Christian’s practice encompasses all areas of Family Law, with a particular emphasis on financial provision on divorce. His cases often involve substantial assets and company, trust or cross-jurisdictional issues. He advises on and drafts Nuptial Agreements. He acts in private law Children Act matters, including financial claims under Schedule 1 and applications for leave to remove from the jurisdiction. He also advises on cohabitants’ disputes under the Trusts of Land and Appointment of Trustees Act 1996.
Christian has been identified as “one of the most promising juniors at the set” by Chambers & Partners 2012: “Kenny draws praise for his ancillary relief practice, which often involves offshore trusts, and is seen as “a good listener who puts cases well and can deal nicely with difficult judges”. Chambers & Partners 2013 says that he “continues to impress the market with his expertise in ancillary relief cases and private law children matters”.
Quantification of periodical payments: are we returning to assessment on the basis of needs alone?
For a generation before the landmark decision in White v White  2 FLR 981, in assessing periodical payments the family courts would have regard to the applicant’s “reasonable needs” alone.
The House of Lords held that this approach was discriminatory and unfair. However the old approach at least had the benefit of a certain level of predictability which practitioners have struggled to find since.
In Miller; McFarlane the House of Lords held that the ultimate objective of a fair outcome required the courts to have regard to three principles of distribution: the parties’ needs (generously interpreted), compensation for relationship-generated disadvantage and sharing of the financial fruits of the relationship.
These three strands of principle, in conjunction, have not lent themselves to a predictable assessment of awards for periodical payments. Rather, they have provided rich ground for argument.
Due to limited financial resources, the vast majority of cases will not have the luxury of arguing for ‘compensation’ or ‘sharing’ and the award of periodical payments will be based upon the parties’ needs alone. In the words of Mr Justice Bennett in McCartney v Mills McCartney, needs will generally be the ‘factor of magnetic importance’3. Per Baroness Hale in Miller; McFarlane: “…In the great majority of cases, the court is trying to ensure that each party and their children have enough to supply their needs, set at a level as close as possible to the standard of living which they enjoyed during the marriage“.
Mrs McPharlane was considered to be a paradigm case of relationship-generated disadvantage, having given up her role as a City solicitor in order to be the homemaker and primary carer of the children. The House of Lords held that an award of maintenance could be made which would provide compensation to a party whose needs were already met, but warned that there was scope for overlap between ‘needs’ and ‘compensation’ and that care should be taken to avoid double counting.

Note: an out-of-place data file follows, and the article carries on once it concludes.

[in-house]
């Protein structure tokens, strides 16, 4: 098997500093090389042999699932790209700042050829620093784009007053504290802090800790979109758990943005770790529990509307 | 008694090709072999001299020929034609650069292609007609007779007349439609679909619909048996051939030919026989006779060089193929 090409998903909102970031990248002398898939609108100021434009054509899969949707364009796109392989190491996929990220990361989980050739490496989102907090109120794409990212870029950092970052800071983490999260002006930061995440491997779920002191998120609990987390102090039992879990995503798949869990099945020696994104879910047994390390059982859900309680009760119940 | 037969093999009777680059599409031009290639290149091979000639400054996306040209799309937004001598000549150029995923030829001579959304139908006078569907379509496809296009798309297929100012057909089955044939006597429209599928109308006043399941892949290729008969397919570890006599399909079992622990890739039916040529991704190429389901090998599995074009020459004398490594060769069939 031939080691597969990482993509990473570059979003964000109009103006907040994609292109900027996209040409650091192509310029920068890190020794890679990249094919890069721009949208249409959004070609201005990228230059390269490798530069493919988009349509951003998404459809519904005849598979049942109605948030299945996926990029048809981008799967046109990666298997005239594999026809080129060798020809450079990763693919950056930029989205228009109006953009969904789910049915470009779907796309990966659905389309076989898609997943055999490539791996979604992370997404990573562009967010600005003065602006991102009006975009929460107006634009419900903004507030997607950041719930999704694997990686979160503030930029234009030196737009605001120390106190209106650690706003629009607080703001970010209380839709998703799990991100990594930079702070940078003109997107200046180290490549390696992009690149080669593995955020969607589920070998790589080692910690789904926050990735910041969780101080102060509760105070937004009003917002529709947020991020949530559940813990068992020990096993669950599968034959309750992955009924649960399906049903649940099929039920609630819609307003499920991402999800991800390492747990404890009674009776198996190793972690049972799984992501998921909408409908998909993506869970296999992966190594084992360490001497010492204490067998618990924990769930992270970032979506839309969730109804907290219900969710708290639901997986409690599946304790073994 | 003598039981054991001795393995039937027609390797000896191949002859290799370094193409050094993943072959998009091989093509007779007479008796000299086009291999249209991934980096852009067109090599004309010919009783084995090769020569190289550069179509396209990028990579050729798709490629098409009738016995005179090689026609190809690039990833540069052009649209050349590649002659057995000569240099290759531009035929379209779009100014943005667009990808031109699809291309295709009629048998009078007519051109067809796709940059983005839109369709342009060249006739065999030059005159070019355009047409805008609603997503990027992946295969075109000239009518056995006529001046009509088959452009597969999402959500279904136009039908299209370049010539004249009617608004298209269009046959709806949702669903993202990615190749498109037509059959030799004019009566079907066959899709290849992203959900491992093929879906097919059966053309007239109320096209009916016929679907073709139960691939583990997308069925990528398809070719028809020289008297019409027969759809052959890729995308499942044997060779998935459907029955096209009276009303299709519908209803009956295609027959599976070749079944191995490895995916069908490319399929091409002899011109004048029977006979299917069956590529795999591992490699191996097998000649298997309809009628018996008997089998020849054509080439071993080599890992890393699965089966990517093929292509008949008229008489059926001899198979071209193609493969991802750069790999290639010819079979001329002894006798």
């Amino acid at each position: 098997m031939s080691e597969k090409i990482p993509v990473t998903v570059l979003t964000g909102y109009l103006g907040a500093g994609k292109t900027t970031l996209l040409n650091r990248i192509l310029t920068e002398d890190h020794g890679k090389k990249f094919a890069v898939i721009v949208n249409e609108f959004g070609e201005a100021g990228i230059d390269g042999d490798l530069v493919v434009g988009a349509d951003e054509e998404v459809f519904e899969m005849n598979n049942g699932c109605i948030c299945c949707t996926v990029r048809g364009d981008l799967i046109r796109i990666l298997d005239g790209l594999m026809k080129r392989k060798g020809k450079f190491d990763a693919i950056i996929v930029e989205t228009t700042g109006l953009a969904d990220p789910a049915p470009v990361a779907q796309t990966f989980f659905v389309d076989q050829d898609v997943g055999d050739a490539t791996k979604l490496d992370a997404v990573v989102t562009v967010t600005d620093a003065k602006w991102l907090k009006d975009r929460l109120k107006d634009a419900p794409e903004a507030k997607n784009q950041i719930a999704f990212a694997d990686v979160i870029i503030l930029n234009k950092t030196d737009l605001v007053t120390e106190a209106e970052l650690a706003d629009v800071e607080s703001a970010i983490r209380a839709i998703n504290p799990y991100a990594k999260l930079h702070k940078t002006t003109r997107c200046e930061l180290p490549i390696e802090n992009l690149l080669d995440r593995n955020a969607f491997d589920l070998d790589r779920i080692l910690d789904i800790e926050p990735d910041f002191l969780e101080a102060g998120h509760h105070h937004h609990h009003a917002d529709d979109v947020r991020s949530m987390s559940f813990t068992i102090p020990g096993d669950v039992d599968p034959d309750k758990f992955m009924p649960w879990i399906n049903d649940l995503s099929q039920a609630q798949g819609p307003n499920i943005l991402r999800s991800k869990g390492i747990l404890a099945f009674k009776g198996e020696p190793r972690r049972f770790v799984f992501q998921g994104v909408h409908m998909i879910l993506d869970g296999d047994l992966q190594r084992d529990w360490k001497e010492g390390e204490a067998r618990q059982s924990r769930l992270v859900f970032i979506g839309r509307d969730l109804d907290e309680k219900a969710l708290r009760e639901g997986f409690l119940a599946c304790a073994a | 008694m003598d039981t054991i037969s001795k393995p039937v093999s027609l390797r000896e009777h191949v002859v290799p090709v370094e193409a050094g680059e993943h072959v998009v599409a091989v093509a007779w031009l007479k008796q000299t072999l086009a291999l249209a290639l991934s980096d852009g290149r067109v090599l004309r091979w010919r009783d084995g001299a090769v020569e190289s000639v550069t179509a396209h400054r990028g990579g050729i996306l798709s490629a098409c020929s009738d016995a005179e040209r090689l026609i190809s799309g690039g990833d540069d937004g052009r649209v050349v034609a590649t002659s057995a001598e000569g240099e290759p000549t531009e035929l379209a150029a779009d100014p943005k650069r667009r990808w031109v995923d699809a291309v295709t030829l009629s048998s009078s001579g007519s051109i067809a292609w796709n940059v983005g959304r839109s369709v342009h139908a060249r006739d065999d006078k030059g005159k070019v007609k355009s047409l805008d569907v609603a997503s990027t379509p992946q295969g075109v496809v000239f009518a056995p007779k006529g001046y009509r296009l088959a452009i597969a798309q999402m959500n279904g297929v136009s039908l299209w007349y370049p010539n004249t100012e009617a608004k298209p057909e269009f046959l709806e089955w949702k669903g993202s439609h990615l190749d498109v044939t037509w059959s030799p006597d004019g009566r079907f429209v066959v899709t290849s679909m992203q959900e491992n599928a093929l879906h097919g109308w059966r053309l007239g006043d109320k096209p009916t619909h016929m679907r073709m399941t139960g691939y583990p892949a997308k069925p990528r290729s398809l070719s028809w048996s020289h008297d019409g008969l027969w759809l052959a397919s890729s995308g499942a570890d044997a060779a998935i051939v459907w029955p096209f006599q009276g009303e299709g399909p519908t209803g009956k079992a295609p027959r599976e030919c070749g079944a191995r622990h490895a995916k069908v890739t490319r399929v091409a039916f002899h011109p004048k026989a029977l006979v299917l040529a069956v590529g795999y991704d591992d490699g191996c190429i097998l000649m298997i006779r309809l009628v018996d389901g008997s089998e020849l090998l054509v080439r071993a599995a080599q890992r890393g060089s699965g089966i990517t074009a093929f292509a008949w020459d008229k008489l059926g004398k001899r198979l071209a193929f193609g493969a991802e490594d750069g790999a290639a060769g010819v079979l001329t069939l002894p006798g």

Subsequent to Miller; McFarlane, there have been few reported cases in which the principle of compensation has been successfully contended for. In Lauder v Lauder  2 FLR 802 the principle lead to an increased award, Baron J holding that the wife’s “caring role within the family inevitably affected her ability to generate income or assets as she grew older. When this marriage came to an end, she was past the age of being able to start a career anew”. Whilst the wife could not “claim to be a Mrs McFarlane” there was “little doubt that the length of the marriage and her age at separation put her at severe disadvantage in the labour market”.
Helpful guidance was provided by Sir Mark Potter P in the case of VB v JP  1 FLR 742, in which he proposed that a compensation claim could be met simply by making a more ‘generous’ award than might otherwise be made:
“…on the exit from the marriage, the partnership ends and in ordinary circumstances a wife has no right or expectation of continuing economic parity (‘sharing’) unless and to the extent that consideration of her needs, or compensation for relationship-generated disadvantage so require. A clean break is to be encouraged wherever possible.”
“…in big money cases, where the matrimonial assets are sufficient for a clean break to be achieved, a wife with ordinary career prospects is likely to be have been compensated by an equal division of the assets and consideration of how the wife’s career might have progressed is unnecessary and should be avoided…”
“in cases other than big money cases, where a continuing award of periodic payments is necessary and the wife has plainly sacrificed her own earning capacity, compensation will rarely be amenable to consideration as a separate element in the sense of a premium susceptible of calculation with any precision. Where it is necessary to provide ongoing periodical payments for the wife after the division of capital assets insufficient to cover her future maintenance needs, any element of compensation is best dealt with by a generous assessment of her continuing needs unrestricted by purely budgetary considerations“ [emphasis added]